Friday, December 6, 2013

By Kathy Wray Coleman: Police to do checkpoint sobriety stops for illegal drinking in greater Cleveland today, sobriety checkpoints are legal in some states, including Ohio, but cannot be random, though otherwise police typically must have reasonable suspicion or probable cause to pull a car over

By Kathy Wray Coleman, editor-in-chief, Cleveland Urban News.Com and The Kathy Wray Coleman Online News Blog.Com, Ohio's No 1 and No 2 online Black newspapers (www.clevelandurbannews.com) and (www.kathywraycolemanonlinenewsblog.com). Reach us by phone at 216-659-0473 and by email at  editor@clevelandurbannews.com

CLEVELAND, Ohio- Parma, Ohio police will do sobriety checkpoints tonight, Friday, December 6, 2013, according a departmental press release. Police will conduct the checkpoints in the 5700 block of Ridge Road from 7 p.m. to 12 a.m, the press release said. 

Parma is a majority White suburb of Cleveland, and a city where Blacks traditionally stay away from due to claims of racism and police harassment, not to mention a consent decree the city once had with the Cleveland Chapter NAACP for discriminating in hiring against Blacks seeking to become firefighters there.

The U.S. Supreme Court in Michigan Dept of State Police v. Sitzdetermined via a ruling issued in 1990 that state highway sobriety checkpoints are not unconstitutional under the Fourth Amendment's protection against unreasonable search and seizure or under the due process clause of the 14th Amendment. But the high court said in its ruling that the traffic stops must not be random and must be done by uniformed police officers. And data must show that the purpose deters illegal drinking and driving.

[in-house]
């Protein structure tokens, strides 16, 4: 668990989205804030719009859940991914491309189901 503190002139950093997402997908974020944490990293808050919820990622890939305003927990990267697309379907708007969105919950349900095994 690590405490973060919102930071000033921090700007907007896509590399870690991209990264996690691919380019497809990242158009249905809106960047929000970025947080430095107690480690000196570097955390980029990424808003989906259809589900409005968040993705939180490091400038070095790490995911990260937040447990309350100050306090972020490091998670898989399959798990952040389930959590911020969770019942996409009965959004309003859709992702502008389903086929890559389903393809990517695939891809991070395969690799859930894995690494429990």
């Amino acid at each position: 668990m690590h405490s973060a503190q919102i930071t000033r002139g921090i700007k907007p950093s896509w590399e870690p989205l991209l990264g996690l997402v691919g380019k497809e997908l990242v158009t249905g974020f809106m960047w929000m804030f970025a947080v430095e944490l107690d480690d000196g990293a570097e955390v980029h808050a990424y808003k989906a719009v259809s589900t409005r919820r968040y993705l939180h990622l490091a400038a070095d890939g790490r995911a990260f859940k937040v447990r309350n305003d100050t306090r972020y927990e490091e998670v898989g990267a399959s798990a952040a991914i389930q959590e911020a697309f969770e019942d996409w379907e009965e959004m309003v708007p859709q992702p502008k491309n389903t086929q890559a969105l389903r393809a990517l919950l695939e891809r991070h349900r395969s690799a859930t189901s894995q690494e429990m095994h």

Thirty eight states and the District of Columbia, including Ohio, have state laws that allow the checkpoints, though ordinarily police cannot stop a car without either probable cause or reasonable suspicion, the latter in such cases as alleged traffic violations.


In the absence of a state law permitting it, sobriety checkpoints are illegal. States that ban such checkpoints include Alaska, Idaho, Iowa, Michigan, Minnesota, Montana, Rhode Island, Texas, Washington, Wisconsin and Wyoming.